Installing Bare Boned Ubuntu using the Mini ISO

November 11, 2012

After installing Ubuntu 12.10, I got annoyed by the amount of unneeded software installed, especially the commercial lenses, offering me to buy something for every program I want to launch.

I tried Unity for about two weeks, until I decided I have to change to something else.

I used Gnome 3 with Fedora for a while before, and I really like the native multiscreen support available, that allows you to have a second monitor that doesn’t change when you switch workspace. I missed the diagonal workspace switches from Gnome 2 (and Unity), but it was a pleasant desktop.

About two monts ago I noticed the Ubuntu Minimal CD, which is a bare boned text only installation, which is similar to the Ubuntu Server installation, just with less packages.

I decided I’d try to “Arch”-up a bare boned Ubuntu installation with the Mini CD, using Gnome 3 as desktop.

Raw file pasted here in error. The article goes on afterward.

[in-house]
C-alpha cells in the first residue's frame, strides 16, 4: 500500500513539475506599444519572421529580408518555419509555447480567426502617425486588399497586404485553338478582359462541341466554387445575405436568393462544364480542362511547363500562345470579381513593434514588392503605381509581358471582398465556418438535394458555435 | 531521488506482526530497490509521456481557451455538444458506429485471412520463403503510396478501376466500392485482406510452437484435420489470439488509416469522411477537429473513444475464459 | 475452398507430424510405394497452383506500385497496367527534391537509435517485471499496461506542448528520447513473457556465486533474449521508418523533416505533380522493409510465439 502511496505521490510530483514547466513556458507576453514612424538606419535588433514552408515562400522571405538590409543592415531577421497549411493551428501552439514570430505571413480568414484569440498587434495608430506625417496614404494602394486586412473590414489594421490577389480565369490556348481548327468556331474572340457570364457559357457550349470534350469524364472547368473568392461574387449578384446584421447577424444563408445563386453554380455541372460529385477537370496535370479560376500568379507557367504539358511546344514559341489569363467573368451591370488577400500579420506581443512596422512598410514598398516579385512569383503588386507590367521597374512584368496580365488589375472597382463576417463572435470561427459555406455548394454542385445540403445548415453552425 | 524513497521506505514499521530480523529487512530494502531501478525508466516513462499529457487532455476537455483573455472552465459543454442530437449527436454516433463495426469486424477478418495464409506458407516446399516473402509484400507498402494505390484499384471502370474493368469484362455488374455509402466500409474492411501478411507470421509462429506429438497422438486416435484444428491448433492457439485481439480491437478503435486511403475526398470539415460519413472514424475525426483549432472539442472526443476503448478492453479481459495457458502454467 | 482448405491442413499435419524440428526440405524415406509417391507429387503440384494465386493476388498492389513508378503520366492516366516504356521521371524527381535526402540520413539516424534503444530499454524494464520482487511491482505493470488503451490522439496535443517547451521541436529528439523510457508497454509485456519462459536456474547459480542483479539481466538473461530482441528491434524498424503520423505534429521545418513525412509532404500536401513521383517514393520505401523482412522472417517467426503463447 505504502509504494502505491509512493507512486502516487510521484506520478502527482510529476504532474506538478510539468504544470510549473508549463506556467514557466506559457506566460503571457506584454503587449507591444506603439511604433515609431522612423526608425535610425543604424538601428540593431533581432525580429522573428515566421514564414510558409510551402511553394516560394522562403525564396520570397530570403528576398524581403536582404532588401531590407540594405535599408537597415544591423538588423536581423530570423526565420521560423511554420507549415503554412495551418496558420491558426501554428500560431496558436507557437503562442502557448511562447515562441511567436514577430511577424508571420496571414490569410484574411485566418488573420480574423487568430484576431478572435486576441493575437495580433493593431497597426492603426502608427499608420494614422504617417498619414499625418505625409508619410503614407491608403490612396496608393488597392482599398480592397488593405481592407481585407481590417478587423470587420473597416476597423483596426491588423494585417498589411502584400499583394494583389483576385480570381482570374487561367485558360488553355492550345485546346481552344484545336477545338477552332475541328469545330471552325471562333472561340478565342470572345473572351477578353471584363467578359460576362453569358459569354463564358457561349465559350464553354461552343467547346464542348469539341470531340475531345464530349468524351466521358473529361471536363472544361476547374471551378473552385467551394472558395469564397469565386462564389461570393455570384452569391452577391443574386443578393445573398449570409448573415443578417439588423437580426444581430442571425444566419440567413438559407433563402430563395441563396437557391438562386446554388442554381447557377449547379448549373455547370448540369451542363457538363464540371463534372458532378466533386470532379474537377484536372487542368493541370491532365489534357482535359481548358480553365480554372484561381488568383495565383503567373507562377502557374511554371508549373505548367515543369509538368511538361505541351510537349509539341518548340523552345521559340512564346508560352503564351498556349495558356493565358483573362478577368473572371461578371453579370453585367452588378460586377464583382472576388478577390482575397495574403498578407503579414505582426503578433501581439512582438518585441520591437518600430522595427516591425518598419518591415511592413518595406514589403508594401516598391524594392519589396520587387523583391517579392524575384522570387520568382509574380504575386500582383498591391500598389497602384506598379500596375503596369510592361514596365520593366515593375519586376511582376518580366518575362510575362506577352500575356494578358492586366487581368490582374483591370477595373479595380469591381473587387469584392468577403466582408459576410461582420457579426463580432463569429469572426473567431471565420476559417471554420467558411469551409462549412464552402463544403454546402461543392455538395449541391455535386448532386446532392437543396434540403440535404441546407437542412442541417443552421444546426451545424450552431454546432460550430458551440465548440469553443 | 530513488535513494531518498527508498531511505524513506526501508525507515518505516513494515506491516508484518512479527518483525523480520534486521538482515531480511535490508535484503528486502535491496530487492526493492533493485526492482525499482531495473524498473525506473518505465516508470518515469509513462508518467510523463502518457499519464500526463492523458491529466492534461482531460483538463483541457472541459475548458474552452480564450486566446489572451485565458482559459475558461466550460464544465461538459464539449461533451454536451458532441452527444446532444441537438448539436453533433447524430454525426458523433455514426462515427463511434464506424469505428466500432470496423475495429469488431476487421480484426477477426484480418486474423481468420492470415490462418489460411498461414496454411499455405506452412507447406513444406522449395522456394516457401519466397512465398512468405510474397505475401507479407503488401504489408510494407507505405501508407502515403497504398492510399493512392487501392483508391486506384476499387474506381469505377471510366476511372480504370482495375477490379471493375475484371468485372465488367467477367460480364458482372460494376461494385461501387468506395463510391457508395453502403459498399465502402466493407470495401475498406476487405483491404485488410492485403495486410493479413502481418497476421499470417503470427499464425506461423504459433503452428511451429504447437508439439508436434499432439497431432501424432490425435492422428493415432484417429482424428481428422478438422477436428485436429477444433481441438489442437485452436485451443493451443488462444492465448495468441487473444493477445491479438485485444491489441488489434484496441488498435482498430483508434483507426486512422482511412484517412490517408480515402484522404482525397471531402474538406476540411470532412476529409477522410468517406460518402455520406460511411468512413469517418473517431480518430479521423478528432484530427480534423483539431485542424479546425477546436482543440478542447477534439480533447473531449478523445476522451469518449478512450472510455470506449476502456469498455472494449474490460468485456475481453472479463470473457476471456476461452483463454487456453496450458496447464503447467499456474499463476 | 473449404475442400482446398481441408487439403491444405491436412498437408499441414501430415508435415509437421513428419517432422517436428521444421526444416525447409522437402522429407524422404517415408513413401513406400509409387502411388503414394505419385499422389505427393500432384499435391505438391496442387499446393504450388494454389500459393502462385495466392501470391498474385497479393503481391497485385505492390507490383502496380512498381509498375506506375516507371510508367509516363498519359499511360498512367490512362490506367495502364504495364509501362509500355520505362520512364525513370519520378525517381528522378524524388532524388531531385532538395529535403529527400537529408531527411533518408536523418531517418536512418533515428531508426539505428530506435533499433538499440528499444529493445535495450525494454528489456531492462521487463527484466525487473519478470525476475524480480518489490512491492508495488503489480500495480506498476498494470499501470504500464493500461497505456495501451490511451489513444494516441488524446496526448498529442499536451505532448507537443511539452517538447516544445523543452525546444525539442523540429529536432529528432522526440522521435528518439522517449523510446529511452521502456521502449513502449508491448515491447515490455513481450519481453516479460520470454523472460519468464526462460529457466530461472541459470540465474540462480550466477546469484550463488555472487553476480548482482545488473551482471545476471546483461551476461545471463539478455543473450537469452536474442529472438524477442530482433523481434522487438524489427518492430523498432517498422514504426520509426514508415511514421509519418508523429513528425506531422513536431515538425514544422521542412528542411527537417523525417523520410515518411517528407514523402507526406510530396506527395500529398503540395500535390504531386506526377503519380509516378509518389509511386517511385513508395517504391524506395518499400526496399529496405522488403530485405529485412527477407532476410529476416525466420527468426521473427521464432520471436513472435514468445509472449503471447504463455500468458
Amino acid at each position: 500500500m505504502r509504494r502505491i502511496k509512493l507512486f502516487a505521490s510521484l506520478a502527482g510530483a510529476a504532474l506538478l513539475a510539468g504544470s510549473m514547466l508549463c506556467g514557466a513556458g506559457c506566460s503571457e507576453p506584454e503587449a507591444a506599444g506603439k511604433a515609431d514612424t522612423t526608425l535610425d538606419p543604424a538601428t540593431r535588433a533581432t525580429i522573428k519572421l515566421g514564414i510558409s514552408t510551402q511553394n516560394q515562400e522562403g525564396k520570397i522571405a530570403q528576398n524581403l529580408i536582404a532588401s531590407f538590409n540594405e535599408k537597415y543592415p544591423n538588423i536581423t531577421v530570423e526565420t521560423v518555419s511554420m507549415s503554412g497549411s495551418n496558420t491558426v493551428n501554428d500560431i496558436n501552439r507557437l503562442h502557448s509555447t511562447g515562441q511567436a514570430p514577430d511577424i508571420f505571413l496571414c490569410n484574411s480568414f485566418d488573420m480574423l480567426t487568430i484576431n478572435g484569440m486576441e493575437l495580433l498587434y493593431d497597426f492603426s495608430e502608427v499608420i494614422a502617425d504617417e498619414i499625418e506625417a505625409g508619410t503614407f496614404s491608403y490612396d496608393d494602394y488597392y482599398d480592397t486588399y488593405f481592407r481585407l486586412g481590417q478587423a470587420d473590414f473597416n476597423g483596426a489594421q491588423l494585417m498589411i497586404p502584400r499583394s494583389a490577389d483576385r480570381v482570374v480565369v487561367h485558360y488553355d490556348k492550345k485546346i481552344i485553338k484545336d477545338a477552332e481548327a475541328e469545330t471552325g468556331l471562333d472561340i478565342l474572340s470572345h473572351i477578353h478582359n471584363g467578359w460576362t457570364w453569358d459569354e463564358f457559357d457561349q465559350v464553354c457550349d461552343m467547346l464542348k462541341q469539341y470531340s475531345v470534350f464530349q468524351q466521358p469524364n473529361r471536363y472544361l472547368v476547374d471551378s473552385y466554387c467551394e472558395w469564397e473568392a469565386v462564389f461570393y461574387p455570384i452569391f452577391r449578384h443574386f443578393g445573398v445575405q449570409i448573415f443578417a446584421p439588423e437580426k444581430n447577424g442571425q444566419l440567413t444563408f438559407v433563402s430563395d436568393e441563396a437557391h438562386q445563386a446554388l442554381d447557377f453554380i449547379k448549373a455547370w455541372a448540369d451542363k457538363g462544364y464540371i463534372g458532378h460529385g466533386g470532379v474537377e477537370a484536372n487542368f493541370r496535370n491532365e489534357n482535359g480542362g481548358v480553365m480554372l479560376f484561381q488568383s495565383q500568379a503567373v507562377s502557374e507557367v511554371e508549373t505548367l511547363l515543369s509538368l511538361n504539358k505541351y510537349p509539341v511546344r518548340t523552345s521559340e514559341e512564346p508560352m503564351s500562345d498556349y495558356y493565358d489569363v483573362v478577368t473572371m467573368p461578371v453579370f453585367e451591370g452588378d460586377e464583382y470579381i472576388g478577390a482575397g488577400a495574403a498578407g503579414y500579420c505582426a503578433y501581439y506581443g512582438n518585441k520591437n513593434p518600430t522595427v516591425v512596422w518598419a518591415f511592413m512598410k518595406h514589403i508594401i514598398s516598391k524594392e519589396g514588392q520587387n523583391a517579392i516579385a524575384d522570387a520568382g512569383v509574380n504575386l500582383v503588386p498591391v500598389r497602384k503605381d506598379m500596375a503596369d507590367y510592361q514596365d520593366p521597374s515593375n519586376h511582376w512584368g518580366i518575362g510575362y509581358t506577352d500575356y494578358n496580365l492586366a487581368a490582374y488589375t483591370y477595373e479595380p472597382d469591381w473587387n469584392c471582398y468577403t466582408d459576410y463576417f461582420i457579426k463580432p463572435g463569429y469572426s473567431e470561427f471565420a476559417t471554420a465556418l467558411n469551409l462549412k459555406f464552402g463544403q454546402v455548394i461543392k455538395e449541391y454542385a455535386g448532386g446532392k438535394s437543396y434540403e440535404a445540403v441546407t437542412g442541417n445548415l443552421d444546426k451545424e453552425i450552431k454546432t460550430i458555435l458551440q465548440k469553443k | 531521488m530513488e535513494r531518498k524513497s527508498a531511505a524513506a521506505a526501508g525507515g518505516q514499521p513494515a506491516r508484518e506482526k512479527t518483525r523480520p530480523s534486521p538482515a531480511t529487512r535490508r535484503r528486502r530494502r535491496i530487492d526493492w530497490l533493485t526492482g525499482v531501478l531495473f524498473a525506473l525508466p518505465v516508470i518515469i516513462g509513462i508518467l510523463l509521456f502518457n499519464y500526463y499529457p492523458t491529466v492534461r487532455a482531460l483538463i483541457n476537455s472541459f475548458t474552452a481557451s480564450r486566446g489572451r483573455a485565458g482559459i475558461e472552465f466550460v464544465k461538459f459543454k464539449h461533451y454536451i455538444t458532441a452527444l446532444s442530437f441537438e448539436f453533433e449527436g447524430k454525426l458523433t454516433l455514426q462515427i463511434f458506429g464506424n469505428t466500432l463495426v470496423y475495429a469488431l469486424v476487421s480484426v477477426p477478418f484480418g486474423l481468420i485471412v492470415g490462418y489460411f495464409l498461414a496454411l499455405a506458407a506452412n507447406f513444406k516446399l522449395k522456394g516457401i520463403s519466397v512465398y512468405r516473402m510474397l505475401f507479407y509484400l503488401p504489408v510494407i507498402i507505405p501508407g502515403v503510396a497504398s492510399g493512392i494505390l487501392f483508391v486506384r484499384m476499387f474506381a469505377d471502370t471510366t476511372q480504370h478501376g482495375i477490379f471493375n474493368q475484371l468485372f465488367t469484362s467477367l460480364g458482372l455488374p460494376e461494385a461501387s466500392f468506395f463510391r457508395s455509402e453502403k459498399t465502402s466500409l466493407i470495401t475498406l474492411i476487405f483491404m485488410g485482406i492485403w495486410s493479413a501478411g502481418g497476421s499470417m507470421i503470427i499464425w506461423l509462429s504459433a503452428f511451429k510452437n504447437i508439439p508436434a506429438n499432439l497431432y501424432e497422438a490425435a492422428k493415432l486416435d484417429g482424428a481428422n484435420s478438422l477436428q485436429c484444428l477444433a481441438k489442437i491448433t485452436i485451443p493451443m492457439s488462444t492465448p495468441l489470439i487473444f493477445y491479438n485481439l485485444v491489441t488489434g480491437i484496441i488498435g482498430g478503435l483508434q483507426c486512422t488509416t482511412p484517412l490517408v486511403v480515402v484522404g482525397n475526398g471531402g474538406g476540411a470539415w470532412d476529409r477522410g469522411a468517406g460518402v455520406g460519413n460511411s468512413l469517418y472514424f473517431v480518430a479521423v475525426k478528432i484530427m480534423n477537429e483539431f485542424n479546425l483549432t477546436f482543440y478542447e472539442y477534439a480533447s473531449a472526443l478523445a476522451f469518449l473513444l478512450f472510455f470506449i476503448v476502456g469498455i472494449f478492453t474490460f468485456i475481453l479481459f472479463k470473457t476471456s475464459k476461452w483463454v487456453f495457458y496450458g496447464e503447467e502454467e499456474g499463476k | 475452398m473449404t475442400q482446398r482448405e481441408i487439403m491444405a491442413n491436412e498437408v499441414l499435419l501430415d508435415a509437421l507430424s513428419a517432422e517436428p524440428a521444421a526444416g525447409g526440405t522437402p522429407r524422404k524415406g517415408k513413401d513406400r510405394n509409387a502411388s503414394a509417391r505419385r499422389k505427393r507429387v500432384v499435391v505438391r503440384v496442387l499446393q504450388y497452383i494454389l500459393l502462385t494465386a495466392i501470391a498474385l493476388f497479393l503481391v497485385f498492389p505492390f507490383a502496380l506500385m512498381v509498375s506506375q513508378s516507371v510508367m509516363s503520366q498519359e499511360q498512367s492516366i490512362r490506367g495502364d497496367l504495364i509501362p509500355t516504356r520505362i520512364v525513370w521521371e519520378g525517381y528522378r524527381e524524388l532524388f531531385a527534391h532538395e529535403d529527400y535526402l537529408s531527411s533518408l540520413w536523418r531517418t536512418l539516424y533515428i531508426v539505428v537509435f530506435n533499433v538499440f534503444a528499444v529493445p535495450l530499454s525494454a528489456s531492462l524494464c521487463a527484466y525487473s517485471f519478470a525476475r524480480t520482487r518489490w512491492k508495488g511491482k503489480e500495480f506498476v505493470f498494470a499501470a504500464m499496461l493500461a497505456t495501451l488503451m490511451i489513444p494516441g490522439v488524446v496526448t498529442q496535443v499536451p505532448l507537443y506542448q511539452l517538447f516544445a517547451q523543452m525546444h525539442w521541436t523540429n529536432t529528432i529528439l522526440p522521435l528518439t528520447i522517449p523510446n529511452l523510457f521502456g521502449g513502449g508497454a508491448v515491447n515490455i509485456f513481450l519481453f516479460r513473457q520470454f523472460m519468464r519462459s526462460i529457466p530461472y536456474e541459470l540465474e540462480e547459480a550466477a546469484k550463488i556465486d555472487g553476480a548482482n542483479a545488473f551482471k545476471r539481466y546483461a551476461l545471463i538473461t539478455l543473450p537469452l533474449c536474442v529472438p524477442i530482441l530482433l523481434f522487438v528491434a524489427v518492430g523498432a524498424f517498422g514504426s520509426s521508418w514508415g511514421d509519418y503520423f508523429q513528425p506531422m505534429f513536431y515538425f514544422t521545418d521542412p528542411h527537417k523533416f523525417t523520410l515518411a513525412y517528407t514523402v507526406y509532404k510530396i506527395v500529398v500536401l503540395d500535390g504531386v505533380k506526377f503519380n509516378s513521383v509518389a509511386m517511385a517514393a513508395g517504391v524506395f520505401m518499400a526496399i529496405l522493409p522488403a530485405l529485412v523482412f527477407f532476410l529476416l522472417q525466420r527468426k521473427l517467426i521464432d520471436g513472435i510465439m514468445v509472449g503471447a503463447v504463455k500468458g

Installing it is a breeze, after some next next wizard that’s to similar to the Ubuntu server to write about, I had a text based distro up and running.

One small caveat though, defining Wifi during the installation sucks, do install it while plugged in to an ethernet connection..

Before installing the GUI, I enabled the Gnome 3 PPA, to be up to date with the latest Gnome 3.6 packages held back by Ubuntu:

#Preparing Gnome 3 PPA
sudo apt-get install -y python-software-properties software-properties-common 
sudo add-apt-repository ppa:gnome3-team/gnome3
sudo apt-get update -y && sudo apt-get dist-upgrade -y && sudo apt-get autoremove -y

Then you need to edit /etc/network/interfaces and disable your eth0 connection (Will be managed by Gnome Network), just remember NOT to restart the networking service..

Install the following to get Gnome 3 up and running:

#Installing Gnome 3 Components
sudo apt-get install -y gnome-shell gnome-network-admin gnome-terminal \
gnome-alsamixer gnome-bluetooth gnome-tweak-tool network-manager-gnome \
file-roller #add your stuff here like git tmux vim-gnome..

And you’re good to go, with a snappy non bloated desktop available. If you want some extra default apps, you can add --install-suggests to the apt-get command, but it’s not needed.

Boot it up by running:

#Starting Gnome 3
sudo service gdm start

Enjoy and prosper!

comments powered by Disqus